Imagine you're at your state/province Department of Education building.
You've got a PD session at the top floor and you're just about to hop into the elevator. You hear the "ding", wait for people to step out, and then walk into the empty elevator.
Just as the doors are closing, you hear someone say "hold the door". As you do so, in walks the Secretary/Minister of Education! They go to press the button for the top floor, but see that you've already done so.
You introduce yourself and tell them that you teach physical education. They ask you to tell them about your program to learn more about the value of PE.
It's a 60 second elevator ride to the top floor. What do you say?
Ok, so this is a bit of an absurd situation but I wanted to share it anyway because creating a 60 second elevator pitch for your program – one that is both effective and persuasive – is a powerful reflection exercise.
This is because preparing such a pitch requires you to have a clear understanding of the vision that drives your program, the mission it aims to achieve, and clear examples of how you approach your teaching in ways that are aligned to those goals.
In other words, a physical education program pitch helps you gain clarity in regard to the what, why, and how of your goals.
An effective elevator pitch helps the person you are pitching to see the whole picture of your efforts in as few words as possible.
To deliver such a clear vision, you'll need to zoom way out.
Reflection is a critical component of professional development. It helps us identify loose ends, opportunities for growth, and ways in which we can better align ourselves to the vision we have for this world.
A good practice for professional reflection is to schedule time for "zooming out": engaging in higher-level reflection to see the bigger picture.
Although David Allen uses an airplane analogy to discuss the different levels for reflection, I'm a space nerd and prefer to use a space one.
For teachers engaging in reflection on their teaching, here are the levels that I would invite you to consider:
Reflection is key to gaining clarity, and clarity is essential for effective communication and advocacy.
However you decide to go about it – whether it be a weekly reflection session, annual thinking retreat, or a psychedelic-infused vision quest at Joshua Tree – make reflection a part of your professional growth plan.
It is the only way that you will ever be able to close the gap between where you are now in your teaching and where you want to be. It is also the key to delivering a killer elevator pitch.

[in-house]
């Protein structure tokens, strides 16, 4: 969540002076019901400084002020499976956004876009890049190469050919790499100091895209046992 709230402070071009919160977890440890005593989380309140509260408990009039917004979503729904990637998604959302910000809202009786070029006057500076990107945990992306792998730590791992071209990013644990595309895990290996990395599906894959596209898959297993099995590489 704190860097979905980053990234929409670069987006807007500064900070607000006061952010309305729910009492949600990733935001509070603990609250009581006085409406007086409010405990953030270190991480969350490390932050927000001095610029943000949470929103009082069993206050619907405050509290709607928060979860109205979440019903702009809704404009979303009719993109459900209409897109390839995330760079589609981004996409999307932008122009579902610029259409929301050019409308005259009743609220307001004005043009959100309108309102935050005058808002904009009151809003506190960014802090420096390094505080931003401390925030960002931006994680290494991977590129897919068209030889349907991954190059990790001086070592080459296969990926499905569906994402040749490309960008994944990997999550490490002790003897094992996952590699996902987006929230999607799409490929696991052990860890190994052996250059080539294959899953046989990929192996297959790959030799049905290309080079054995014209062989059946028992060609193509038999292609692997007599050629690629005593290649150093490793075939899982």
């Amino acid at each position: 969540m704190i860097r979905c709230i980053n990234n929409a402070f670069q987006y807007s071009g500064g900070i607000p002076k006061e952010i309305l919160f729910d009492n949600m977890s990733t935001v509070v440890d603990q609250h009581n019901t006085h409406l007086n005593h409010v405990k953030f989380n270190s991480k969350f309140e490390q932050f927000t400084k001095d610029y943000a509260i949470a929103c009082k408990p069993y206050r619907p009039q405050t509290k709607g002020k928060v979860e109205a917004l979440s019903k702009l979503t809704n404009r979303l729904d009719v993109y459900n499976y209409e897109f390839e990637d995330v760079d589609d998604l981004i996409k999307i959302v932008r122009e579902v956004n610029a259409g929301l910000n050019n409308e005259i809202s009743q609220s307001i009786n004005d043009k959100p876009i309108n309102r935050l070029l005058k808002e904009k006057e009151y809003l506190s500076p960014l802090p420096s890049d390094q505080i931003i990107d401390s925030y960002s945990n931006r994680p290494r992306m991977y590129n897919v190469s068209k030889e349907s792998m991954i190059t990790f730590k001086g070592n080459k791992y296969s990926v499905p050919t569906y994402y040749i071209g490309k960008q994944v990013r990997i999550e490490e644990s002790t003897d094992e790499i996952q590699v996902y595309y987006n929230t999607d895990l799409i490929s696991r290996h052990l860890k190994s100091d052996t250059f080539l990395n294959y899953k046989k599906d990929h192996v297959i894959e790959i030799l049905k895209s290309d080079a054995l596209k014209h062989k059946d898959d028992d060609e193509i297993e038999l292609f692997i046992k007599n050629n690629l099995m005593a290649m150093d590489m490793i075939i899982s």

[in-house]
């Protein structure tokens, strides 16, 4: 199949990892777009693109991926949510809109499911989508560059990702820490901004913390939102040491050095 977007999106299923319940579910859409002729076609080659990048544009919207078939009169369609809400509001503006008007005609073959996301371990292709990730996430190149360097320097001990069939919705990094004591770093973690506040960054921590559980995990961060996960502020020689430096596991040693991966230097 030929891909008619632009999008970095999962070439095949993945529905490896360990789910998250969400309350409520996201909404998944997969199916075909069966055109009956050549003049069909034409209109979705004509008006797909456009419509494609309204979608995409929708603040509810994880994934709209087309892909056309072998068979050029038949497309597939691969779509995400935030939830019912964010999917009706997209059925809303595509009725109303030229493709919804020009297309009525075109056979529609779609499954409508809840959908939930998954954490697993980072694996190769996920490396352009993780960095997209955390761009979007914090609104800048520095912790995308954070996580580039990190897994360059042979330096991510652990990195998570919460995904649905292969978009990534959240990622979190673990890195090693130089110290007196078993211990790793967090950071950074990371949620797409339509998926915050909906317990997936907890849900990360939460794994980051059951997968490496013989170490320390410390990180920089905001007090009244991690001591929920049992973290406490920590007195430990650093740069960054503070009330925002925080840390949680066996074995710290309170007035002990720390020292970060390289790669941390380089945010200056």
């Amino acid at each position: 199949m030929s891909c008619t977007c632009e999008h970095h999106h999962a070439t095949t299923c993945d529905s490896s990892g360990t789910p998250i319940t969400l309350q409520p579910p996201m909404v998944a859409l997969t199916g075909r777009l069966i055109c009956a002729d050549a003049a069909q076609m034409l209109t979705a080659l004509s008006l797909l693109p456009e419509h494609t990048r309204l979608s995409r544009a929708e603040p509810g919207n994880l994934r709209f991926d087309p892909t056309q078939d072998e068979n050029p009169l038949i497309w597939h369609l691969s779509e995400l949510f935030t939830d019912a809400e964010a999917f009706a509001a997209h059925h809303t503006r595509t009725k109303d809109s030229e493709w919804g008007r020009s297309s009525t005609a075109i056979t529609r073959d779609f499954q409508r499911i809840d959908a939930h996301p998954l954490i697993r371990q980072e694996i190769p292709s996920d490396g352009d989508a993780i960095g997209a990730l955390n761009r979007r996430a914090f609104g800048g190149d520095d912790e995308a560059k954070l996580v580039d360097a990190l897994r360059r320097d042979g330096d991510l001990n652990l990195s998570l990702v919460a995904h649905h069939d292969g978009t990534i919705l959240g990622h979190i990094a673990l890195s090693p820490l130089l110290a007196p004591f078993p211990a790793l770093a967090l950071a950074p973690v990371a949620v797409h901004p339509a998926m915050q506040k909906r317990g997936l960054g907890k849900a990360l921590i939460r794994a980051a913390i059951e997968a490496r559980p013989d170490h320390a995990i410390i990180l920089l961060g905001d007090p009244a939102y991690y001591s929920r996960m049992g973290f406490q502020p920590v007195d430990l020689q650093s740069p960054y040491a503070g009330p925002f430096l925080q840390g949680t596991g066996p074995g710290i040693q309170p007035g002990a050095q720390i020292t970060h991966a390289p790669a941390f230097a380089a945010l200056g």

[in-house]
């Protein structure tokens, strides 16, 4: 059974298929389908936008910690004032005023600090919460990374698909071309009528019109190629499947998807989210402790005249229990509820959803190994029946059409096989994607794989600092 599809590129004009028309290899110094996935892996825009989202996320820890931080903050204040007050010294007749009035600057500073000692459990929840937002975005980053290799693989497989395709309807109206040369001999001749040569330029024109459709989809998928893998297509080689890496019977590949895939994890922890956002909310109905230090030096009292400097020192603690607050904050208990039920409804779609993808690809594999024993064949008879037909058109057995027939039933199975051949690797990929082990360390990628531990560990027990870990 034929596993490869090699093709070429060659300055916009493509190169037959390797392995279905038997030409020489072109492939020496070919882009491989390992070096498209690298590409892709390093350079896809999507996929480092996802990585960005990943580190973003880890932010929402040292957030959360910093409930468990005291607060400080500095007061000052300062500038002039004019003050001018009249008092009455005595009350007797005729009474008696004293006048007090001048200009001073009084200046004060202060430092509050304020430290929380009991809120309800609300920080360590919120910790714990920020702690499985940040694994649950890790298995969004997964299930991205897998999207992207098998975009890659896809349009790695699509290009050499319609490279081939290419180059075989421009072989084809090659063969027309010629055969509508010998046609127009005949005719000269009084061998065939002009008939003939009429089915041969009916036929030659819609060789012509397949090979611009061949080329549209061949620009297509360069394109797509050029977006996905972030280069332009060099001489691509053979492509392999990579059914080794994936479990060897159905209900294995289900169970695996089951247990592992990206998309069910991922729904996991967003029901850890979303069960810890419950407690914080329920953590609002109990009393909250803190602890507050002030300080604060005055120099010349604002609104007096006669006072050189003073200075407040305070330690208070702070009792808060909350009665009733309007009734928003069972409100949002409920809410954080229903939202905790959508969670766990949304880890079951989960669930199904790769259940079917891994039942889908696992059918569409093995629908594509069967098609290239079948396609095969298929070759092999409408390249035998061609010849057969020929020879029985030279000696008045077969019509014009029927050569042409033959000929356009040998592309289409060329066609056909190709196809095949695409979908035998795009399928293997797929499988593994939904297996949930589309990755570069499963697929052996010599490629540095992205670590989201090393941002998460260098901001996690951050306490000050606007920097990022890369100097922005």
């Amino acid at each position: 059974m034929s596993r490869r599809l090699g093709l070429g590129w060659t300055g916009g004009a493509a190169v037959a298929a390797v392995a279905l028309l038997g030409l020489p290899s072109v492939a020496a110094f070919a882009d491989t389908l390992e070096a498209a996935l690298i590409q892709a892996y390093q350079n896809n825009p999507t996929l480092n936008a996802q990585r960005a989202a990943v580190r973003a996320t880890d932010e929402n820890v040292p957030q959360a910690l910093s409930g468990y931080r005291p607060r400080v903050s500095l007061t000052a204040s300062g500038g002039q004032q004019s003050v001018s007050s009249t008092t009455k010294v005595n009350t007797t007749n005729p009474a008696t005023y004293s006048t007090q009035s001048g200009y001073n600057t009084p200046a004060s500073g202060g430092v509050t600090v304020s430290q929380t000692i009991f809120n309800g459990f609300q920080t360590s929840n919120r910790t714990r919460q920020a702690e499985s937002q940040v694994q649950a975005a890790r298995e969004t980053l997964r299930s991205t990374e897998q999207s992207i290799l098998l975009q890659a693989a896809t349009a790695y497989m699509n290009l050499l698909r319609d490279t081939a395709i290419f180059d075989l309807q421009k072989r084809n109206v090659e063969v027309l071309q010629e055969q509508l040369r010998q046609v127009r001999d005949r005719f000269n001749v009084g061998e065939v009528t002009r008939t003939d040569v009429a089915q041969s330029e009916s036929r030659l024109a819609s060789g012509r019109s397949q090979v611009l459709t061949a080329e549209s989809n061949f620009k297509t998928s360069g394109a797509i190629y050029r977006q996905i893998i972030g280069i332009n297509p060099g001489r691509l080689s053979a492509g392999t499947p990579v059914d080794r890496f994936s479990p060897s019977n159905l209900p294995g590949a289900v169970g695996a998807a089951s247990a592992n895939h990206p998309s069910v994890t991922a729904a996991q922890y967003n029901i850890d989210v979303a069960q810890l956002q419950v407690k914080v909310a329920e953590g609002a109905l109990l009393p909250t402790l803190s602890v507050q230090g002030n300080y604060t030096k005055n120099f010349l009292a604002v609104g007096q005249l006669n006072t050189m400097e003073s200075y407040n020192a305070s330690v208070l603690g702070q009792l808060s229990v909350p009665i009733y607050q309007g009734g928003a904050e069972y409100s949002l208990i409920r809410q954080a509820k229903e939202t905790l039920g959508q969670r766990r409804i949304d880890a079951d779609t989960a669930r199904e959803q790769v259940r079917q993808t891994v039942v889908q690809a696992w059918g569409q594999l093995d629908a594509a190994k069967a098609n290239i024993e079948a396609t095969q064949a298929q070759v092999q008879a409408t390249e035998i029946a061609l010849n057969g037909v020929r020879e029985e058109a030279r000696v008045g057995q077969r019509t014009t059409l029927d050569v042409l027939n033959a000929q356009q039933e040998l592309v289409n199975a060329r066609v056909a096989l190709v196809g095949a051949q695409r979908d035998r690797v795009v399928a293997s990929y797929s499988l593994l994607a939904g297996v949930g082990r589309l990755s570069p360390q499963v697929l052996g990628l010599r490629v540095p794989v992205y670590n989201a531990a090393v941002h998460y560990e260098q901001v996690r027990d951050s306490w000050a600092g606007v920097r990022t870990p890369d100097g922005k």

Speaking of which, let's dive into that.
An effective elevator pitch communicates three key ideas to your audience:
Aside from being concise (remember: 60s or less!), your pitch should also have the following characteristics:
When you speak with confidence, passion, and clear language, audiences tend to listen. If nothing else, you get to showcase that you are someone worth listening to* and investing in.
*Side note: every person is inherently worthy and deserves to be heard. Unfortunately, many decision-makers based everything they do on, well, decision making. To "decide" literally means "to cut off". If you cannot deliver your pitch in a way that captivates your audience, they may very well cut you off.
Realistically, 90% of the times that you deliver your program pitch will be the intention of simply informing your audience.
I worked in a private school for seven years. Aside from our two annual open house events, we often had potential families visit the school on a regular basis. When they did so, stopping by the gym was always on their tour of the school. This means that, in the middle of teaching, I would have to go over, introduce myself, deliver my pitch, and then get back to teaching my students. It became second-nature for me to be able to step into that headspace and let families know about the purpose and structure of my program.
However, there are times when your pitch has other motives: to persuade decision-makers to increase their support of your program.
In these situations, your ultimate goal is to deliver an "ask": a specific request for support and/or resources that will help you overcome current obstacles that are in the way of you achieving your vision.
Just like your pitch, your ask needs to be planned, practiced, and ready to deliver at all times. It should have all of the same characteristics of your pitch and you need to be able to deliver it with confidence (if you don't ask, you don't get).
Here's the catch: before you get to your ask, there's usually a "follow up" conversation that happens after your pitch. Follow up conversations can be intimidating, because you're basically having your program picked apart by someone who has the power to support or impede its progress.
However, knowing about these follow up conversations and seeing them as a stepping stone towards delivering your ask means that it is worthwhile to prepare for them.
Here are two areas I would invite you to explore, reflect on, and prepare for in the eventuality that a follow up conversation with a decision-maker whose interest you have piqued may occur:
By visualizing the entire journey towards scoring what you need to help your program grow and planning for each step along the way, you can build your capacity for advocacy and successfully persuade decision-makers to support your program.
Ok, before we get to far ahead of ourselves here, let's start at the start: nailing a solid elevator pitch for your program.
To help you practice your program pitch, I am inviting you to:
I recognize that this practice may be uncomfortable for some, but I would like to remind you that growth is uncomfortable. There is no reason to believe that you do not have the capacity to deliver an earth-shaking program pitch and I hope this post helps you unleash all of that power you've got inside of you!